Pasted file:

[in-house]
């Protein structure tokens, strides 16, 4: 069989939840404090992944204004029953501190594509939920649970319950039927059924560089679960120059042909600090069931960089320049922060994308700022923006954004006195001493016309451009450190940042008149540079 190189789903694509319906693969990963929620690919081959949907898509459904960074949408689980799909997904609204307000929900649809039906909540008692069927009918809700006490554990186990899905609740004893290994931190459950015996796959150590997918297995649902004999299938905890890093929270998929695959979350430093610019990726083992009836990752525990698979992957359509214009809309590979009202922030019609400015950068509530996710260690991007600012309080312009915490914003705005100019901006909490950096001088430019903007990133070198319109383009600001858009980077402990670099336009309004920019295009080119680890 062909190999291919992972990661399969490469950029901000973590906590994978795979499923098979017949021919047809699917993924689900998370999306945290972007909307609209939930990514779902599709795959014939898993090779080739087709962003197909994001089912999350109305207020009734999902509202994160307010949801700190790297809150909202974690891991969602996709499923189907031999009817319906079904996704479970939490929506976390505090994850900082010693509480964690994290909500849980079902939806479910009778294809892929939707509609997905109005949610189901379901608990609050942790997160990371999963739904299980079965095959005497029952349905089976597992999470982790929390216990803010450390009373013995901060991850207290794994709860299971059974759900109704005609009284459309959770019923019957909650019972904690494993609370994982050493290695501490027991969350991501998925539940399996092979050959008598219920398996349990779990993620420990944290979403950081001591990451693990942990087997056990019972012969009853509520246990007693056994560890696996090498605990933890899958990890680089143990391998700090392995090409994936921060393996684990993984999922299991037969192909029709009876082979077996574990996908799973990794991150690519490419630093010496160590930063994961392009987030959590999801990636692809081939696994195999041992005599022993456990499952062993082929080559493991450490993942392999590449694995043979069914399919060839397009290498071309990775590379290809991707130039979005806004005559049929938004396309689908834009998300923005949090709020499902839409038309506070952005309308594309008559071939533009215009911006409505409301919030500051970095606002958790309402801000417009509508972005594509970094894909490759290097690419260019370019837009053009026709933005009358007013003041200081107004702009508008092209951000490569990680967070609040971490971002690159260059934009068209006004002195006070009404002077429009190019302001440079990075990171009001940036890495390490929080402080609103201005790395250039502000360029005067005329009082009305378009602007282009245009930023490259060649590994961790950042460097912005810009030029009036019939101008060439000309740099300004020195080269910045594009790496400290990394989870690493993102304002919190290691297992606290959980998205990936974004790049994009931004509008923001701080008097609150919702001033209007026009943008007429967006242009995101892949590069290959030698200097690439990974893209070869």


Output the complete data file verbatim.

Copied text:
[in-house]
């Protein structure tokens, strides 16, 4: 069989939840404090992944204004029953501190594509939920649970319950039927059924560089679960120059042909600090069931960089320049922060994308700022923006954004006195001493016309451009450190940042008149540079 190189789903694509319906693969990963929620690919081959949907898509459904960074949408689980799909997904609204307000929900649809039906909540008692069927009918809700006490554990186990899905609740004893290994931190459950015996796959150590997918297995649902004999299938905890890093929270998929695959979350430093610019990726083992009836990752525990698979992957359509214009809309590979009202922030019609400015950068509530996710260690991007600012309080312009915490914003705005100019901006909490950096001088430019903007990133070198319109383009600001858009980077402990670099336009309004920019295009080119680890 062909190999291919992972990661399969490469950029901000973590906590994978795979499923098979017949021919047809699917993924689900998370999306945290972007909307609209939930990514779902599709795959014939898993090779080739087709962003197909994001089912999350109305207020009734999902509202994160307010949801700190790297809150909202974690891991969602996709499923189907031999009817319906079904996704479970939490929506976390505090994850900082010693509480964690994290909500849980079902939806479910009778294809892929939707509609997905109005949610189901379901608990609050942790997160990371999963739904299980079965095959005497029952349905089976597992999470982790929390216990803010450390009373013995901060991850207290794994709860299971059974759900109704005609009284459309959770019923019957909650019972904690494993609370994982050493290695501490027991969350991501998925539940399996092979050959008598219920398996349990779990993620420990944290979403950081001591990451693990942990087997056990019972012969009853509520246990007693056994560890696996090498605990933890899958990890680089143990391998700090392995090409994936921060393996684990993984999922299991037969192909029709009876082979077996574990996908799973990794991150690519490419630093010496160590930063994961392009987030959590999801990636692809081939696994195999041992005599022993456990499952062993082929080559493991450490993942392999590449694995043979069914399919060839397009290498071309990775590379290809991707130039979005806004005559049929938004396309689908834009998300923005949090709020499902839409038309506070952005309308594309008559071939533009215009911006409505409301919030500051970095606002958790309402801000417009509508972005594509970094894909490759290097690419260019370019837009053009026709933005009358007013003041200081107004702009508008092209951000490569990680967070609040971490971002690159260059934009068209006004002195006070009404002077429009190019302001440079990075990171009001940036890495390490929080402080609103201005790395250039502000360029005067005329009082009305378009602007282009245009930023490259060649590994961790950042460097912005810009030029009036019939101008060439000309740099300004020195080269910045594009790496400290990394989870690493993102304002919190290691297992606290959980998205990936974004790049994009931004509008923001701080008097609150919702001033209007026009943008007429967006242009995101892949590069290959030698200097690439990974893209070869």